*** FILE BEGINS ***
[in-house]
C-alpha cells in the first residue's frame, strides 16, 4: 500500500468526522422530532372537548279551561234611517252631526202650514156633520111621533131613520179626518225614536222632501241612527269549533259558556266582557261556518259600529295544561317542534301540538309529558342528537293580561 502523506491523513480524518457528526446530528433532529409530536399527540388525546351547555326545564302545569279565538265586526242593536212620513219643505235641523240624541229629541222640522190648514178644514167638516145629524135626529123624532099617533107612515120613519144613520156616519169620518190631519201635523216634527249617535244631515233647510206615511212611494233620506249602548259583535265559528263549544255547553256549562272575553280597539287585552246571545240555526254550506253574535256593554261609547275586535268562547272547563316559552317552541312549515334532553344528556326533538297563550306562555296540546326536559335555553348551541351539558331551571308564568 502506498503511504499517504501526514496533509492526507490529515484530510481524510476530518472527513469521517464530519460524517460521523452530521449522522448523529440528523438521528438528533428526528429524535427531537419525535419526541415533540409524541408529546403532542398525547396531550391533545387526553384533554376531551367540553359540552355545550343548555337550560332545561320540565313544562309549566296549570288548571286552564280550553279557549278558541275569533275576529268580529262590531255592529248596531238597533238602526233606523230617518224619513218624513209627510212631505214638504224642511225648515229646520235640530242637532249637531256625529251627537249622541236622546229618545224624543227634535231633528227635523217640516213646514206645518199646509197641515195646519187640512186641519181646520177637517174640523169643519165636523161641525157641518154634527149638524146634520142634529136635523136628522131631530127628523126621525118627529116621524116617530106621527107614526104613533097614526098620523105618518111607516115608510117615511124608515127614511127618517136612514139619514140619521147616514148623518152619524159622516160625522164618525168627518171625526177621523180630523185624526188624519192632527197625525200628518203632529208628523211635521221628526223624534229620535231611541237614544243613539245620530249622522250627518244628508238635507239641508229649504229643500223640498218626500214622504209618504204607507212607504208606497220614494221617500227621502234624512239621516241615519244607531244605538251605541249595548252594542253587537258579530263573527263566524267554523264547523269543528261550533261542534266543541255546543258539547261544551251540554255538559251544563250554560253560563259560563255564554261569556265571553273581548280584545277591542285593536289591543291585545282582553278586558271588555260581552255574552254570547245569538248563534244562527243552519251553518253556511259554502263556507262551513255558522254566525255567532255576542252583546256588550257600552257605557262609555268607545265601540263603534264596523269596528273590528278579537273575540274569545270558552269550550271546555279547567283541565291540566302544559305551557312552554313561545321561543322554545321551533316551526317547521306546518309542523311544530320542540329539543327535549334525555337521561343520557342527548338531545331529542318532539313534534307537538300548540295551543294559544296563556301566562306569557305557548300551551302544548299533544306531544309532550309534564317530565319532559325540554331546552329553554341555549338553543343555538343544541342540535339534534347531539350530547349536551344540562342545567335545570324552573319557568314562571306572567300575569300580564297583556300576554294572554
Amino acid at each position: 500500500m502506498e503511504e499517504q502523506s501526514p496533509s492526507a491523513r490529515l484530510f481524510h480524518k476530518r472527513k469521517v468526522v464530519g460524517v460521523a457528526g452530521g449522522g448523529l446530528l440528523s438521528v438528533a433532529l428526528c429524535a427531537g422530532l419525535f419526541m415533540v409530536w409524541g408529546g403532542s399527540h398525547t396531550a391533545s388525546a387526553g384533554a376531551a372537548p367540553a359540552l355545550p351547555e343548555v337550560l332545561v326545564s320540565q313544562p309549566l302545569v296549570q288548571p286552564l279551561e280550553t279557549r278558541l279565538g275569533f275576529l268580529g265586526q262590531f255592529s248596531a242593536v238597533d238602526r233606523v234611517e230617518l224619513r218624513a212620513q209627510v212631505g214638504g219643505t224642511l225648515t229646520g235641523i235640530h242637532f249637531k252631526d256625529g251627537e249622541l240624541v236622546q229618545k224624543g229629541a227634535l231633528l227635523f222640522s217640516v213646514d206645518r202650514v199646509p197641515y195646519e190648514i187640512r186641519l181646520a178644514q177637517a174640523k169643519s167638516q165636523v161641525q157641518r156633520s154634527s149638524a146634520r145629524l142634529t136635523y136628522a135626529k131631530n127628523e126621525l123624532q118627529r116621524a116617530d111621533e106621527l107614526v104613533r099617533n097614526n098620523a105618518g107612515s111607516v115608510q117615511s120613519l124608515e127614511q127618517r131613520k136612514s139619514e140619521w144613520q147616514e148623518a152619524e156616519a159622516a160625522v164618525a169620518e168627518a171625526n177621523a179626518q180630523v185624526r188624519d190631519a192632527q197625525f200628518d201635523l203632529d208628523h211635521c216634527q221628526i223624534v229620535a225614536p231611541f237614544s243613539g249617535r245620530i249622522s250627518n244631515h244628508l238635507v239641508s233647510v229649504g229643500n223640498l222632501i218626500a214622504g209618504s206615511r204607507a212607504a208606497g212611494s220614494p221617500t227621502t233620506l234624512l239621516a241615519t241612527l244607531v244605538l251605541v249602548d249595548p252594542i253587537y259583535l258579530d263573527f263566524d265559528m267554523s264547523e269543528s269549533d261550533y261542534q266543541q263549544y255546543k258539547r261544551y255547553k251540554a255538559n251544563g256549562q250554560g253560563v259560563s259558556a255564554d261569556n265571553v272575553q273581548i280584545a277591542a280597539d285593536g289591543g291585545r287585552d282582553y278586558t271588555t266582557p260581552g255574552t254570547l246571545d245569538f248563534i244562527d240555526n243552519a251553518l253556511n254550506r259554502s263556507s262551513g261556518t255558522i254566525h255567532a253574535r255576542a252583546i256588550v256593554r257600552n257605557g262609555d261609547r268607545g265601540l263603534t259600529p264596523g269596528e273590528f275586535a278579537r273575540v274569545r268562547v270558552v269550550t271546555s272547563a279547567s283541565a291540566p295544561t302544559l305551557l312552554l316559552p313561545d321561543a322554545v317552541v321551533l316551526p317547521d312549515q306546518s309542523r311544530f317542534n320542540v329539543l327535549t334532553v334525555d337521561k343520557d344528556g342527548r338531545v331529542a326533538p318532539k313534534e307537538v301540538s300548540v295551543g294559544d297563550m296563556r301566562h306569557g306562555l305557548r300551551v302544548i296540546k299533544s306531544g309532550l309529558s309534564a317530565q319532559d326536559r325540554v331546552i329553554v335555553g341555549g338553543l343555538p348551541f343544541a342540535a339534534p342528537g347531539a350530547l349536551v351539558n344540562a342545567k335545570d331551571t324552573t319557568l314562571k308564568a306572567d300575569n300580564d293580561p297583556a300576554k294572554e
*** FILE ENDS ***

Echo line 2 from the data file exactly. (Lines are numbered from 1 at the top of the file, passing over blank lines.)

C-alpha cells in the first residue's frame, strides 16, 4: 500500500468526522422530532372537548279551561234611517252631526202650514156633520111621533131613520179626518225614536222632501241612527269549533259558556266582557261556518259600529295544561317542534301540538309529558342528537293580561 502523506491523513480524518457528526446530528433532529409530536399527540388525546351547555326545564302545569279565538265586526242593536212620513219643505235641523240624541229629541222640522190648514178644514167638516145629524135626529123624532099617533107612515120613519144613520156616519169620518190631519201635523216634527249617535244631515233647510206615511212611494233620506249602548259583535265559528263549544255547553256549562272575553280597539287585552246571545240555526254550506253574535256593554261609547275586535268562547272547563316559552317552541312549515334532553344528556326533538297563550306562555296540546326536559335555553348551541351539558331551571308564568 502506498503511504499517504501526514496533509492526507490529515484530510481524510476530518472527513469521517464530519460524517460521523452530521449522522448523529440528523438521528438528533428526528429524535427531537419525535419526541415533540409524541408529546403532542398525547396531550391533545387526553384533554376531551367540553359540552355545550343548555337550560332545561320540565313544562309549566296549570288548571286552564280550553279557549278558541275569533275576529268580529262590531255592529248596531238597533238602526233606523230617518224619513218624513209627510212631505214638504224642511225648515229646520235640530242637532249637531256625529251627537249622541236622546229618545224624543227634535231633528227635523217640516213646514206645518199646509197641515195646519187640512186641519181646520177637517174640523169643519165636523161641525157641518154634527149638524146634520142634529136635523136628522131631530127628523126621525118627529116621524116617530106621527107614526104613533097614526098620523105618518111607516115608510117615511124608515127614511127618517136612514139619514140619521147616514148623518152619524159622516160625522164618525168627518171625526177621523180630523185624526188624519192632527197625525200628518203632529208628523211635521221628526223624534229620535231611541237614544243613539245620530249622522250627518244628508238635507239641508229649504229643500223640498218626500214622504209618504204607507212607504208606497220614494221617500227621502234624512239621516241615519244607531244605538251605541249595548252594542253587537258579530263573527263566524267554523264547523269543528261550533261542534266543541255546543258539547261544551251540554255538559251544563250554560253560563259560563255564554261569556265571553273581548280584545277591542285593536289591543291585545282582553278586558271588555260581552255574552254570547245569538248563534244562527243552519251553518253556511259554502263556507262551513255558522254566525255567532255576542252583546256588550257600552257605557262609555268607545265601540263603534264596523269596528273590528278579537273575540274569545270558552269550550271546555279547567283541565291540566302544559305551557312552554313561545321561543322554545321551533316551526317547521306546518309542523311544530320542540329539543327535549334525555337521561343520557342527548338531545331529542318532539313534534307537538300548540295551543294559544296563556301566562306569557305557548300551551302544548299533544306531544309532550309534564317530565319532559325540554331546552329553554341555549338553543343555538343544541342540535339534534347531539350530547349536551344540562342545567335545570324552573319557568314562571306572567300575569300580564297583556300576554294572554